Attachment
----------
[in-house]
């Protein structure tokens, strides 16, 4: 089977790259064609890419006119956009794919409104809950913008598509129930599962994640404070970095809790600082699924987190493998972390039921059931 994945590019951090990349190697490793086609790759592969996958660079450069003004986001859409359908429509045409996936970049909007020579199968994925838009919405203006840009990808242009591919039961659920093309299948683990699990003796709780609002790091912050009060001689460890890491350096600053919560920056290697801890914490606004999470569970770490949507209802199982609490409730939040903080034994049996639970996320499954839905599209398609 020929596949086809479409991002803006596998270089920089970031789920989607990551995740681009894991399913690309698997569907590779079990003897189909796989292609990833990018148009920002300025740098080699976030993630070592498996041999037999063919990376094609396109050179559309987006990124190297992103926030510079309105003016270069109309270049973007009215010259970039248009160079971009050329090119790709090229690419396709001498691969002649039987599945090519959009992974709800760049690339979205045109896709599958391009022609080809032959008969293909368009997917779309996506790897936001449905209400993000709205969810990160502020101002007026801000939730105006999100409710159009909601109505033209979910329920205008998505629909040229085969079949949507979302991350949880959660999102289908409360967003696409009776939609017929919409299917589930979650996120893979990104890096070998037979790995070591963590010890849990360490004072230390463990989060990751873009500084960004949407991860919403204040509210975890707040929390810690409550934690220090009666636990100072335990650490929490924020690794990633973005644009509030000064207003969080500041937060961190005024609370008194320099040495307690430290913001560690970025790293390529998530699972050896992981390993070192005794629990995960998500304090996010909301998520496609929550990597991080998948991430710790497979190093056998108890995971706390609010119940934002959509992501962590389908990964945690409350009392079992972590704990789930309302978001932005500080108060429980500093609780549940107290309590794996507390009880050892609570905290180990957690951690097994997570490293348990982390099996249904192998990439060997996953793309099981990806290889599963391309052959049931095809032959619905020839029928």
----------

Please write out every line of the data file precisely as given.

[in-house]
């Protein structure tokens, strides 16, 4: 089977790259064609890419006119956009794919409104809950913008598509129930599962994640404070970095809790600082699924987190493998972390039921059931 994945590019951090990349190697490793086609790759592969996958660079450069003004986001859409359908429509045409996936970049909007020579199968994925838009919405203006840009990808242009591919039961659920093309299948683990699990003796709780609002790091912050009060001689460890890491350096600053919560920056290697801890914490606004999470569970770490949507209802199982609490409730939040903080034994049996639970996320499954839905599209398609 020929596949086809479409991002803006596998270089920089970031789920989607990551995740681009894991399913690309698997569907590779079990003897189909796989292609990833990018148009920002300025740098080699976030993630070592498996041999037999063919990376094609396109050179559309987006990124190297992103926030510079309105003016270069109309270049973007009215010259970039248009160079971009050329090119790709090229690419396709001498691969002649039987599945090519959009992974709800760049690339979205045109896709599958391009022609080809032959008969293909368009997917779309996506790897936001449905209400993000709205969810990160502020101002007026801000939730105006999100409710159009909601109505033209979910329920205008998505629909040229085969079949949507979302991350949880959660999102289908409360967003696409009776939609017929919409299917589930979650996120893979990104890096070998037979790995070591963590010890849990360490004072230390463990989060990751873009500084960004949407991860919403204040509210975890707040929390810690409550934690220090009666636990100072335990650490929490924020690794990633973005644009509030000064207003969080500041937060961190005024609370008194320099040495307690430290913001560690970025790293390529998530699972050896992981390993070192005794629990995960998500304090996010909301998520496609929550990597991080998948991430710790497979190093056998108890995971706390609010119940934002959509992501962590389908990964945690409350009392079992972590704990789930309302978001932005500080108060429980500093609780549940107290309590794996507390009880050892609570905290180990957690951690097994997570490293348990982390099996249904192998990439060997996953793309099981990806290889599963391309052959049931095809032959619905020839029928």